Ooyala’s management have completed its buyout of the company, after owner Telstra wrote down the value of the video business to zero earlier this year.
Ooyala CEO, Jonathan Huberman, added that Ooyala is, “actively exploring acquisition opportunities to further accelerate Ooyala’s growth” in partnership with private equity investors.
Meanwhile the company will continue to support clients including Audi, Chelsea FC, Dell, National Rugby League of Australia, PGA, Starhub, Sky Sports and Turner. Telstrea will also remain a partner and customer.
“The management team is excited to take on this next chapter in Ooyala’s growth,” said Huberman, highlighting the “tremendous market reception of our flagship product, Ooyala Flex Media Platform”.
The Ooyala buyout is part of Telstra’s growth strategy, Telstra2022. Announced in June, this is designed to reduce the company’s cost base and improve customer experience. In documents released to the stock market today, the company said “T22 is about massively simplifying our operations and product set”.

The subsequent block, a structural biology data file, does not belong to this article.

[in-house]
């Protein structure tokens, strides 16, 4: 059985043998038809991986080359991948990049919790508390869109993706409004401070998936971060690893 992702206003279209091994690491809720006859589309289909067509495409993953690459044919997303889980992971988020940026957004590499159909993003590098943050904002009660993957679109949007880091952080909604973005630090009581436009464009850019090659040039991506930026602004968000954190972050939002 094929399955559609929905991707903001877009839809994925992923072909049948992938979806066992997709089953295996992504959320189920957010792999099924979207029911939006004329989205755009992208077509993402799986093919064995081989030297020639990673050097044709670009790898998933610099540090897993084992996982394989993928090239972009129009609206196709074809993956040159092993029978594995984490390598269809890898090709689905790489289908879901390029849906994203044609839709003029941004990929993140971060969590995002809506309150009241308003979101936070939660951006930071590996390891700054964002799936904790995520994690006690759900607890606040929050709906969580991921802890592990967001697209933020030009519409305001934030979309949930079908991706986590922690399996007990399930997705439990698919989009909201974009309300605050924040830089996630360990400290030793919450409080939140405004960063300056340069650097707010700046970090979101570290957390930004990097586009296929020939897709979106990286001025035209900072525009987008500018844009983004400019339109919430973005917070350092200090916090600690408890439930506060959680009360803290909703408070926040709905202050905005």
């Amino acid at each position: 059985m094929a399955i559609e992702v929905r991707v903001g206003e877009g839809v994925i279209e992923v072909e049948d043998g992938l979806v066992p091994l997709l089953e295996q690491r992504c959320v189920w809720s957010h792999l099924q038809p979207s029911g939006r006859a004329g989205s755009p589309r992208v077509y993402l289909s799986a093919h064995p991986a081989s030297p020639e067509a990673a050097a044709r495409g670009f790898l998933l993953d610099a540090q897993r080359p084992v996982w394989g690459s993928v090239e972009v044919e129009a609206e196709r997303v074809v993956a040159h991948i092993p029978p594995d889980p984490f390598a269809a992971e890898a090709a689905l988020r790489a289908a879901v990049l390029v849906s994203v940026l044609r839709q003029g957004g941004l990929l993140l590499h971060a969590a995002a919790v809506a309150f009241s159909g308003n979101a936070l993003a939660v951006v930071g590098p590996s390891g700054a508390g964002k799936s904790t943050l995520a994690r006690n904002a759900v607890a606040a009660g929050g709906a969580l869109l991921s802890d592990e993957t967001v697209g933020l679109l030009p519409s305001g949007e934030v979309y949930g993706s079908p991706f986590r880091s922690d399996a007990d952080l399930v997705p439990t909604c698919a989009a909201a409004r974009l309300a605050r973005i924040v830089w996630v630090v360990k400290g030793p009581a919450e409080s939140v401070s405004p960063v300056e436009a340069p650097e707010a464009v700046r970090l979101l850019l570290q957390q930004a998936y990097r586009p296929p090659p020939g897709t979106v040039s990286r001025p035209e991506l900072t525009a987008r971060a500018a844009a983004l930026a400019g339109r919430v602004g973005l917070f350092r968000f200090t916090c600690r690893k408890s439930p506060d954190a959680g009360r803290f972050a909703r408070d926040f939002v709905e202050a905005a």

The move comes after Telstra announced in February that it would write down the value of Ooyala to zero, taking an impairment charge of A$273 for the half year ending December 31, 2017.
Telstra paid US$270 to acquire Ooyala in 2014, but said in February this year that it had identified
“challenges in the business and changing market dynamics” 18 months prior and impaired the business at the time of its 2016 results as a result.
“This was a business that Telstra purchased when the market dynamics were very different,” said Stepen Elop in a statement in February, announcing plans to focus the business while remaining alert to “broader strategic options”.
“From here we will sharpen Ooyala’s focus by exiting ad tech and focusing on the underlying video platform and continuing to serve our customers.”
At the time Elop was chairman of the Ooyala board and Telstra’s group executive for technology, innovation and strategy, though he left the firm in a restructure over the summer.
Ooyala powers linear and on-demand video for major companies, managing thousands of hours of content and serving billions of streams across platforms. The company is based in the US.